Churchill Museum

Churchill Museum (49)

As part of the series of spaces that make up the Imperial War Museum, the Churchill Museum and Cabinet War Rooms occupies a key part of the military history of Great Britain: the Second World War.

These 19 rooms are close to Parliament Square, but are distinguished by a curious feature: they are underground, specifically beneath the Government Offices. The explanation is that the Cabinet War Rooms were the anti-aircraft refuges in which, during the bombardments of the Second World War, the War Cabinet met, with Winston Churchill at the head. So go down the steps called Clive Steps, pay your entrance fee and enjoy the spectacle.

History lovers will appreciate being able to look around the private rooms of the ministers and army officers, among which features Churchill’s bedroom. You can also have a look at the Cabinet Room, where the British Army made its operational plans during the conflict. The map room is another big attraction of the place.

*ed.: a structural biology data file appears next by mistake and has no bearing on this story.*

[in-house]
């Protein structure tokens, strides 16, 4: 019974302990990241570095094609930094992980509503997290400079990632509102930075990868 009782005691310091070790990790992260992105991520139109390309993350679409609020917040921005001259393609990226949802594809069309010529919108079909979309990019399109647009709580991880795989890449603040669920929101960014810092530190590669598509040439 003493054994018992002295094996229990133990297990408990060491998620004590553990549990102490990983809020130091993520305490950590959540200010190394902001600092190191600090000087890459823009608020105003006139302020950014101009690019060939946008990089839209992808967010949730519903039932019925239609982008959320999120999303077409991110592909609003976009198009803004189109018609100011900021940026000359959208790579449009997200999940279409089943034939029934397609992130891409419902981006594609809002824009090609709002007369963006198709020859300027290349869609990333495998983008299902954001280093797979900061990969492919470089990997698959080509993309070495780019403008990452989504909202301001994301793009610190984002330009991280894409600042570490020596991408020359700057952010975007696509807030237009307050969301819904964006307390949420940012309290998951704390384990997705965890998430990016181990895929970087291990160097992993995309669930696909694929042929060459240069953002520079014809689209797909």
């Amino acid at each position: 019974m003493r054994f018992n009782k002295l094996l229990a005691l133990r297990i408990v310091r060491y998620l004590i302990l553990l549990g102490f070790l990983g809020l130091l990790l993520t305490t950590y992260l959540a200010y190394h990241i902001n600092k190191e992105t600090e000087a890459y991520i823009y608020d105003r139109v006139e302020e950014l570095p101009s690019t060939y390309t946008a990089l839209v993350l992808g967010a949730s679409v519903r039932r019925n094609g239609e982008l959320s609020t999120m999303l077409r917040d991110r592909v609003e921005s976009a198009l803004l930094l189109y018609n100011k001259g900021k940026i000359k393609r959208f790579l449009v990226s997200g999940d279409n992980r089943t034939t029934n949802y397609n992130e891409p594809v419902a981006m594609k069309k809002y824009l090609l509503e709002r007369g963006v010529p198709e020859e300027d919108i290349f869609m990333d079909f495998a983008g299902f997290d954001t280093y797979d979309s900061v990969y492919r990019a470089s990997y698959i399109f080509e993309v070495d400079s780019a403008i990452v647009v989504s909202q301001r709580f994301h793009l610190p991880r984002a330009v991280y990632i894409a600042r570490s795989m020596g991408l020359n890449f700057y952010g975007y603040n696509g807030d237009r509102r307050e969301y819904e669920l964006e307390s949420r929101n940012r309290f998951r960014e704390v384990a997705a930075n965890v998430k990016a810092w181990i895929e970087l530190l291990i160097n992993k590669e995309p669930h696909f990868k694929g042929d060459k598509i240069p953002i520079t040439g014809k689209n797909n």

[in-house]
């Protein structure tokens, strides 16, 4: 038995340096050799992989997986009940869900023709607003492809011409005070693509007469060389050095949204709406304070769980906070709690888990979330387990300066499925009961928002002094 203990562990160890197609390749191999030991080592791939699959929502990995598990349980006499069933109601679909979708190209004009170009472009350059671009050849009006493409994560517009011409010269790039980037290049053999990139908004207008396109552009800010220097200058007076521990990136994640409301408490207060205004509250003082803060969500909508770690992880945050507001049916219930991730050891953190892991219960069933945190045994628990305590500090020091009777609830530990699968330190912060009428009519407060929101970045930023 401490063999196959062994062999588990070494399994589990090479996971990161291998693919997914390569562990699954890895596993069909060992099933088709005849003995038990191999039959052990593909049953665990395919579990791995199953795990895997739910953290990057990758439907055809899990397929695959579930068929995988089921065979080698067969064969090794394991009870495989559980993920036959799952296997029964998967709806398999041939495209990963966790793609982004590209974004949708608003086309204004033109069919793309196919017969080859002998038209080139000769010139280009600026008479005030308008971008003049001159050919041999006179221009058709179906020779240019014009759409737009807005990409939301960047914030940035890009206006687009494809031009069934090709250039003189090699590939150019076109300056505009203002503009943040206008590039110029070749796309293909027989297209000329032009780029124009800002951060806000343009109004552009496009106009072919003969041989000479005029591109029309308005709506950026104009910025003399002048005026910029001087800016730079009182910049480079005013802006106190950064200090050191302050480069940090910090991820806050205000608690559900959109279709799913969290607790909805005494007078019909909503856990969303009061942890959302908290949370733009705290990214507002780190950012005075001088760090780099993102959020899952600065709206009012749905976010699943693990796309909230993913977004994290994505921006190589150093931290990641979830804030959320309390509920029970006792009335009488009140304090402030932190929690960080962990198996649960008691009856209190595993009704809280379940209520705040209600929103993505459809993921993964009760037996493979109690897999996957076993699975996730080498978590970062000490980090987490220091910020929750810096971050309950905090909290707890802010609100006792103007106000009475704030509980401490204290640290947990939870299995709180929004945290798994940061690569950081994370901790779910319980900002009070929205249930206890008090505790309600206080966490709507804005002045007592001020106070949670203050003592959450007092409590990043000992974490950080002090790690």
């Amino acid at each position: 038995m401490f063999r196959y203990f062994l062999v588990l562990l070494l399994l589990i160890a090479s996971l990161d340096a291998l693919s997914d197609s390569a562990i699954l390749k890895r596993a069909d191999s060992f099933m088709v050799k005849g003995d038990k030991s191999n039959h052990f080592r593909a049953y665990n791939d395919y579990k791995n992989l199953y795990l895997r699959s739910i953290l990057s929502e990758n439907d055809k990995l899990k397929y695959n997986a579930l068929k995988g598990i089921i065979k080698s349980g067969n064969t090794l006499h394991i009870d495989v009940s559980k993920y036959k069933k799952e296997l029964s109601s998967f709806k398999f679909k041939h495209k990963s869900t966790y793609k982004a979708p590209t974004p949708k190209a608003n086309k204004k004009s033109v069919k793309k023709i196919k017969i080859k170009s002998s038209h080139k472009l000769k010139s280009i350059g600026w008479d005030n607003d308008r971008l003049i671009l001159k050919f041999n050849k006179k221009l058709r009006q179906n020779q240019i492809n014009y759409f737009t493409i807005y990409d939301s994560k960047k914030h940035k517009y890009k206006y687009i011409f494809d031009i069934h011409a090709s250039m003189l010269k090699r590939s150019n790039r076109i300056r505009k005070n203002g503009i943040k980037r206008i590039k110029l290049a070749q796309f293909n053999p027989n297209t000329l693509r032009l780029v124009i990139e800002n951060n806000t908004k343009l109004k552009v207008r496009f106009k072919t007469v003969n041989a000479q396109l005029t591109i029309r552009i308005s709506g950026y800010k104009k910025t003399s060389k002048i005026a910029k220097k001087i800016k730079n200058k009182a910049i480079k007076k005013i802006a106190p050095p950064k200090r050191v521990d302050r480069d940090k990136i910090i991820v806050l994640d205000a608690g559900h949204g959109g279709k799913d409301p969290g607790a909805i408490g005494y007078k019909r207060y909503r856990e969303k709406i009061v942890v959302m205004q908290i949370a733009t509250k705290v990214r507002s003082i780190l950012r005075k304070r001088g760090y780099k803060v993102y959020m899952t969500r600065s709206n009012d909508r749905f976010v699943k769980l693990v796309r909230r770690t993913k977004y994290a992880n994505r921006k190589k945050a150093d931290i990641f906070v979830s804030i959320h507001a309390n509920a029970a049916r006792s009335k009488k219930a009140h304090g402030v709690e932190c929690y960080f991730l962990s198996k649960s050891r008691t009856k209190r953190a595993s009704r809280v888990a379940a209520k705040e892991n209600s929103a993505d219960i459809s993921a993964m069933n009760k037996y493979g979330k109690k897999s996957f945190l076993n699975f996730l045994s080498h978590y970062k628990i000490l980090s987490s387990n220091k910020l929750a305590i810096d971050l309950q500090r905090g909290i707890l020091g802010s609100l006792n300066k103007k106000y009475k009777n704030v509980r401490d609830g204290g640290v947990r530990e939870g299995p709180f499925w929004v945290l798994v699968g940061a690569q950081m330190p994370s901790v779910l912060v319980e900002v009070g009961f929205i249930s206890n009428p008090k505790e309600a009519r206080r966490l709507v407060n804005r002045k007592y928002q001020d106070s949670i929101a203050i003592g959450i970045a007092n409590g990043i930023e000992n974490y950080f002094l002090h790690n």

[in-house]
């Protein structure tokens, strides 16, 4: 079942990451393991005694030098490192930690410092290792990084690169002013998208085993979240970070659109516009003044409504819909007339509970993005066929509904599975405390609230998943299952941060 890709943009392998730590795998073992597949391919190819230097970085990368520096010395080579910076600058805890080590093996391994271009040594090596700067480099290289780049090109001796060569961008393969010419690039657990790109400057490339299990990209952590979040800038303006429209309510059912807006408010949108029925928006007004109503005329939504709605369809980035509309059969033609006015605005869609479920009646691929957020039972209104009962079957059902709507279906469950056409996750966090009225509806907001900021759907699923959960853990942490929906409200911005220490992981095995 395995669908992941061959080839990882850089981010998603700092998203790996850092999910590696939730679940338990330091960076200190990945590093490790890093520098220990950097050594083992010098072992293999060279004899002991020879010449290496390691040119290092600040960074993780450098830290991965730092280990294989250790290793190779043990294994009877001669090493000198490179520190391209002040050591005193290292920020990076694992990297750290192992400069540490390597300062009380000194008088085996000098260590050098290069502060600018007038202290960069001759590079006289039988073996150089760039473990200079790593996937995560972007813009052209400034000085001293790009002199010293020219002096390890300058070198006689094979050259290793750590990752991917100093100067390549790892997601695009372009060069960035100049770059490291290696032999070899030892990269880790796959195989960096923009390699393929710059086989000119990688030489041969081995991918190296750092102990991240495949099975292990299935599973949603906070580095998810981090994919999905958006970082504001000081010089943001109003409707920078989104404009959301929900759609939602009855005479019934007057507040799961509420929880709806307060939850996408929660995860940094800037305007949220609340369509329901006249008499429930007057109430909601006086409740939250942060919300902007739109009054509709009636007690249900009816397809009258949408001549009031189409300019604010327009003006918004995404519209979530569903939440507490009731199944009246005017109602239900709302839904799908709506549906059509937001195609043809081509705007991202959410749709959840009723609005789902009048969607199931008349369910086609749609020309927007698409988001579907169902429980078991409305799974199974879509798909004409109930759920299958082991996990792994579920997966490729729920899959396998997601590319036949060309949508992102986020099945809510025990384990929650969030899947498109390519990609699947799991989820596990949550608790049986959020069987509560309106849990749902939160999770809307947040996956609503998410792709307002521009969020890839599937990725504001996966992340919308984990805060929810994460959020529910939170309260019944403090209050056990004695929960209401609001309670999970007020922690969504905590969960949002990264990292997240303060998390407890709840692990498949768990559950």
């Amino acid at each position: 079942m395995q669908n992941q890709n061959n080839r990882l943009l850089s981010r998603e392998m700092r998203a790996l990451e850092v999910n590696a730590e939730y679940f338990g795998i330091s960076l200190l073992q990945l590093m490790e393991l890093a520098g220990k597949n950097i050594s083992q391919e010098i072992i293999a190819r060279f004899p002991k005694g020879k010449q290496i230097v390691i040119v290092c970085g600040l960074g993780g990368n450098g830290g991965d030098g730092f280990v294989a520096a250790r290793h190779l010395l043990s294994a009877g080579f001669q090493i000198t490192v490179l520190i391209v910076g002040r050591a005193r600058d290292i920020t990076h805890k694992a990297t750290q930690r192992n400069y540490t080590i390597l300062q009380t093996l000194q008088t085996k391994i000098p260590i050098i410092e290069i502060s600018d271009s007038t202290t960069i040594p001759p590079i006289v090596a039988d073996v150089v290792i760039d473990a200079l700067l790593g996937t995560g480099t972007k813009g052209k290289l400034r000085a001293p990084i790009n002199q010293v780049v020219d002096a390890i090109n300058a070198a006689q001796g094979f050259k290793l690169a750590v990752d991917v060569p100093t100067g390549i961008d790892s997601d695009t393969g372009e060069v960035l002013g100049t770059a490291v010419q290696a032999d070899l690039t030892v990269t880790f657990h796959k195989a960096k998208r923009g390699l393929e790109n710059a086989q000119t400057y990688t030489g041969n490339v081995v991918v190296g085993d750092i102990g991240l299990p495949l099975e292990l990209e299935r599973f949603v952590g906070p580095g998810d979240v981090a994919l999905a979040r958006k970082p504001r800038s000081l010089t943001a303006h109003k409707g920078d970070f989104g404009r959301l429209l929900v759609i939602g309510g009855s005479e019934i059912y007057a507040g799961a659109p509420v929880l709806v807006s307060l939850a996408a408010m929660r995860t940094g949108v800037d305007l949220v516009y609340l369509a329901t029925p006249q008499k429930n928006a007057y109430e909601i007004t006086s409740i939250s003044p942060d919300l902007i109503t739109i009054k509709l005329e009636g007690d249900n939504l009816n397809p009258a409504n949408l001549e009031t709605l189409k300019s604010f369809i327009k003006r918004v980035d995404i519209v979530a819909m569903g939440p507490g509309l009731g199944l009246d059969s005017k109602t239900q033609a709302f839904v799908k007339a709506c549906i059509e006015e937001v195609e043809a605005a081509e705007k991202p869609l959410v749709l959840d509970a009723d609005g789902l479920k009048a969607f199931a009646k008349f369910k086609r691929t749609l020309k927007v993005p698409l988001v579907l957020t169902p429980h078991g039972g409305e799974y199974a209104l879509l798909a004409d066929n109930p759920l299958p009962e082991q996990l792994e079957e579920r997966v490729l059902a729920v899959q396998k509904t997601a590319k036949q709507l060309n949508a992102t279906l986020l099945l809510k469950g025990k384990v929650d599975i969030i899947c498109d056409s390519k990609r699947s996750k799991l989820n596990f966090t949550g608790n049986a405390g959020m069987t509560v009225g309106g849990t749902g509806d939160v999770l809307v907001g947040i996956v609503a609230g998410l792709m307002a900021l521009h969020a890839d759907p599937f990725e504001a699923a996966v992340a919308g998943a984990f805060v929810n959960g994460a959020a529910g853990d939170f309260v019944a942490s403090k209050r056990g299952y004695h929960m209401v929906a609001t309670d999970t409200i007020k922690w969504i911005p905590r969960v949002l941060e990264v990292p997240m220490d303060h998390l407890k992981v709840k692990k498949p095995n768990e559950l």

Due to the fact that the original arrangement of the furniture has been respected and that many objects from the period have been preserved, such as telephones and maps, you will easily be able to go back in time to when the crucial decisions were taken for the later unfolding of history and the world order.

In fact, as the heads of the museum state, the Cabinet War Rooms were discretely closed the day after the Armistice, and since that 16th of August 1945 have been conserved integrally, with every book, map, pin and lamp exactly where they were left.

The Churchill Museum is, in contrast, a space where, thanks to technology and a commendable multimedia display, we follow the career of the great statesman who led Great Britain to be on the winner’s side in the Second World War. 

It is divided into 5 parts that cover the 90 years of Winston Churchill’s life, although, to make the transition from the Cabinet War Rooms, the exhibition starts on the 10th of May 1940, the date on which Churchill was appointed Prime Minister. From there, thanks to an interactive graphic time line that is 15 metres long, we can go either forward or back in time, as if it were a time machine. 

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